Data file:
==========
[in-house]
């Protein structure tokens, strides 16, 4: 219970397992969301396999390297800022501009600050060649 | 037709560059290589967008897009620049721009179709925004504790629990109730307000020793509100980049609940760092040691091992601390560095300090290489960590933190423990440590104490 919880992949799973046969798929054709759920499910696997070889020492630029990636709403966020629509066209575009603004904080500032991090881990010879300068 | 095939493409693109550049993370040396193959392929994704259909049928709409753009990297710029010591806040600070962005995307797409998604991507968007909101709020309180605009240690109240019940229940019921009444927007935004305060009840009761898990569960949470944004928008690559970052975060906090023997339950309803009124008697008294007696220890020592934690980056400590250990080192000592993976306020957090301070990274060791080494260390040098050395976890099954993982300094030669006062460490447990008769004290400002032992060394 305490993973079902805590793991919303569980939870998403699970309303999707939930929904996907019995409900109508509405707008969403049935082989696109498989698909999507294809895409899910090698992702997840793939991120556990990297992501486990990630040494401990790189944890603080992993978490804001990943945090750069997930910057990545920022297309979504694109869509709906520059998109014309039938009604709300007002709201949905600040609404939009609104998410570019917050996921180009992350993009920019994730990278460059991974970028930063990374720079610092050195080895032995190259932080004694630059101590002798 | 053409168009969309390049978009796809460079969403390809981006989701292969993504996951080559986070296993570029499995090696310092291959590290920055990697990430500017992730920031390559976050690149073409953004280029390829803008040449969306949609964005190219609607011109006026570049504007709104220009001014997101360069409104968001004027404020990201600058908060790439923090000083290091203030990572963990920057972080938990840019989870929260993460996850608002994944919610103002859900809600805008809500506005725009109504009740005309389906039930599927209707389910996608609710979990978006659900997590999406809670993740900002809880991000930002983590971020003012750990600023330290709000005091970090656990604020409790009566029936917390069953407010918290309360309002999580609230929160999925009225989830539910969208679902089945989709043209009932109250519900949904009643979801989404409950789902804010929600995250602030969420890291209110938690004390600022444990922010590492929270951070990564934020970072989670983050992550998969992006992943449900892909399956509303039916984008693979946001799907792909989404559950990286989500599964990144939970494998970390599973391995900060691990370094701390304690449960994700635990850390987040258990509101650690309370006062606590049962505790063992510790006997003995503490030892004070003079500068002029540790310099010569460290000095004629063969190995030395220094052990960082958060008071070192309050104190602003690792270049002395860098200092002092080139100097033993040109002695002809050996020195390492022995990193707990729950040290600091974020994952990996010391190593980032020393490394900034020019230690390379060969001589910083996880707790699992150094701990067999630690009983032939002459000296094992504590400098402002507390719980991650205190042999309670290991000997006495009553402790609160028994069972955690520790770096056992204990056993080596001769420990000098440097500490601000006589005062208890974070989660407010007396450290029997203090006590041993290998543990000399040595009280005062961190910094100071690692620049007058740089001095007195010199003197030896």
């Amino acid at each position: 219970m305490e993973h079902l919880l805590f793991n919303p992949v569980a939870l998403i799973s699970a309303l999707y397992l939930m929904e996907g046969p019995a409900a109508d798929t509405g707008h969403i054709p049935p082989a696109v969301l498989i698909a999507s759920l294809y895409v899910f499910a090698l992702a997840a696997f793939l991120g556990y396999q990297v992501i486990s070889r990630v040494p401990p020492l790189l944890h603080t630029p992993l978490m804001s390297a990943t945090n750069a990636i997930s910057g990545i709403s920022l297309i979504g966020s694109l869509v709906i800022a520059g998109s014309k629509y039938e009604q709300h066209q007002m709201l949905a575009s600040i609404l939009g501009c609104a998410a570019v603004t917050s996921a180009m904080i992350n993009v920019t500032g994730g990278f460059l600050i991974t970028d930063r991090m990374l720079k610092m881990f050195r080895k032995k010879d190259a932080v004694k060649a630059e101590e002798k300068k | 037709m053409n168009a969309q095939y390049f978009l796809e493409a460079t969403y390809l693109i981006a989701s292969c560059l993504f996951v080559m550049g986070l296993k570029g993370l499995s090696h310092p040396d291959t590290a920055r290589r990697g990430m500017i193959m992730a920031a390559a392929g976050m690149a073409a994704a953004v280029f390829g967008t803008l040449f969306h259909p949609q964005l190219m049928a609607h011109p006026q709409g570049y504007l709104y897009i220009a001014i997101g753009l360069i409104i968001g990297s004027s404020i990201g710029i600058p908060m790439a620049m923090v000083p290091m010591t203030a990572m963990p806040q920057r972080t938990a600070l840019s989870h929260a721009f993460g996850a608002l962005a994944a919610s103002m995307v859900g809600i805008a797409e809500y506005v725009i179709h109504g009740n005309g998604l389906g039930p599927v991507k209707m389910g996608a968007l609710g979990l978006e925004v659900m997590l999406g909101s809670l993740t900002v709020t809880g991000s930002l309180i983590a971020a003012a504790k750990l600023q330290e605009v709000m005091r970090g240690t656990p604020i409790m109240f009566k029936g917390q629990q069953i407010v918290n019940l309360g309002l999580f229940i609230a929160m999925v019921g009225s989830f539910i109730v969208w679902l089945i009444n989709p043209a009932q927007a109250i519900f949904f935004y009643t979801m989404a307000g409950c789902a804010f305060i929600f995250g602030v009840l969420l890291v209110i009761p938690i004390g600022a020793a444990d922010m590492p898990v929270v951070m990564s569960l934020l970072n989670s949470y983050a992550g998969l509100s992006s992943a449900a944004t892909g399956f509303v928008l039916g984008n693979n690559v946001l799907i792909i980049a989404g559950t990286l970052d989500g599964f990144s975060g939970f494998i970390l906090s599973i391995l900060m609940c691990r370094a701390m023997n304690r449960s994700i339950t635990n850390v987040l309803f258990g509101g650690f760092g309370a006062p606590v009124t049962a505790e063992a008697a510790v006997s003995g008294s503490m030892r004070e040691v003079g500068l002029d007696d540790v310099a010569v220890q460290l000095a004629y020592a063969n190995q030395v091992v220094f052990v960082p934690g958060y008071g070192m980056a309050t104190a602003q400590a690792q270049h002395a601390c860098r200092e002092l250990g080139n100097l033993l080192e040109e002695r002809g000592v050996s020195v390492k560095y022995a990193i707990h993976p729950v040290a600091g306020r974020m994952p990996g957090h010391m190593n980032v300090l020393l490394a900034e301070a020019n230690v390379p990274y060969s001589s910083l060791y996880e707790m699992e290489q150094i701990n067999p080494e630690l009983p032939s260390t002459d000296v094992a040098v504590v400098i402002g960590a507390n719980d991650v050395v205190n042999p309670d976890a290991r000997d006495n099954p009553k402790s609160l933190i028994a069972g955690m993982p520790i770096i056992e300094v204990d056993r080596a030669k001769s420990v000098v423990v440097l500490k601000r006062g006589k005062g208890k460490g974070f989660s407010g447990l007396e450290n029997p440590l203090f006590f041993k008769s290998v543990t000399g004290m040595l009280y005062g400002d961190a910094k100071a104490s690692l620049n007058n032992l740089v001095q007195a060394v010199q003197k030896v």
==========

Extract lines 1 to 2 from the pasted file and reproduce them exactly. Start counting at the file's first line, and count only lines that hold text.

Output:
[in-house]
């Protein structure tokens, strides 16, 4: 219970397992969301396999390297800022501009600050060649 | 037709560059290589967008897009620049721009179709925004504790629990109730307000020793509100980049609940760092040691091992601390560095300090290489960590933190423990440590104490 919880992949799973046969798929054709759920499910696997070889020492630029990636709403966020629509066209575009603004904080500032991090881990010879300068 | 095939493409693109550049993370040396193959392929994704259909049928709409753009990297710029010591806040600070962005995307797409998604991507968007909101709020309180605009240690109240019940229940019921009444927007935004305060009840009761898990569960949470944004928008690559970052975060906090023997339950309803009124008697008294007696220890020592934690980056400590250990080192000592993976306020957090301070990274060791080494260390040098050395976890099954993982300094030669006062460490447990008769004290400002032992060394 305490993973079902805590793991919303569980939870998403699970309303999707939930929904996907019995409900109508509405707008969403049935082989696109498989698909999507294809895409899910090698992702997840793939991120556990990297992501486990990630040494401990790189944890603080992993978490804001990943945090750069997930910057990545920022297309979504694109869509709906520059998109014309039938009604709300007002709201949905600040609404939009609104998410570019917050996921180009992350993009920019994730990278460059991974970028930063990374720079610092050195080895032995190259932080004694630059101590002798 | 053409168009969309390049978009796809460079969403390809981006989701292969993504996951080559986070296993570029499995090696310092291959590290920055990697990430500017992730920031390559976050690149073409953004280029390829803008040449969306949609964005190219609607011109006026570049504007709104220009001014997101360069409104968001004027404020990201600058908060790439923090000083290091203030990572963990920057972080938990840019989870929260993460996850608002994944919610103002859900809600805008809500506005725009109504009740005309389906039930599927209707389910996608609710979990978006659900997590999406809670993740900002809880991000930002983590971020003012750990600023330290709000005091970090656990604020409790009566029936917390069953407010918290309360309002999580609230929160999925009225989830539910969208679902089945989709043209009932109250519900949904009643979801989404409950789902804010929600995250602030969420890291209110938690004390600022444990922010590492929270951070990564934020970072989670983050992550998969992006992943449900892909399956509303039916984008693979946001799907792909989404559950990286989500599964990144939970494998970390599973391995900060691990370094701390304690449960994700635990850390987040258990509101650690309370006062606590049962505790063992510790006997003995503490030892004070003079500068002029540790310099010569460290000095004629063969190995030395220094052990960082958060008071070192309050104190602003690792270049002395860098200092002092080139100097033993040109002695002809050996020195390492022995990193707990729950040290600091974020994952990996010391190593980032020393490394900034020019230690390379060969001589910083996880707790699992150094701990067999630690009983032939002459000296094992504590400098402002507390719980991650205190042999309670290991000997006495009553402790609160028994069972955690520790770096056992204990056993080596001769420990000098440097500490601000006589005062208890974070989660407010007396450290029997203090006590041993290998543990000399040595009280005062961190910094100071690692620049007058740089001095007195010199003197030896």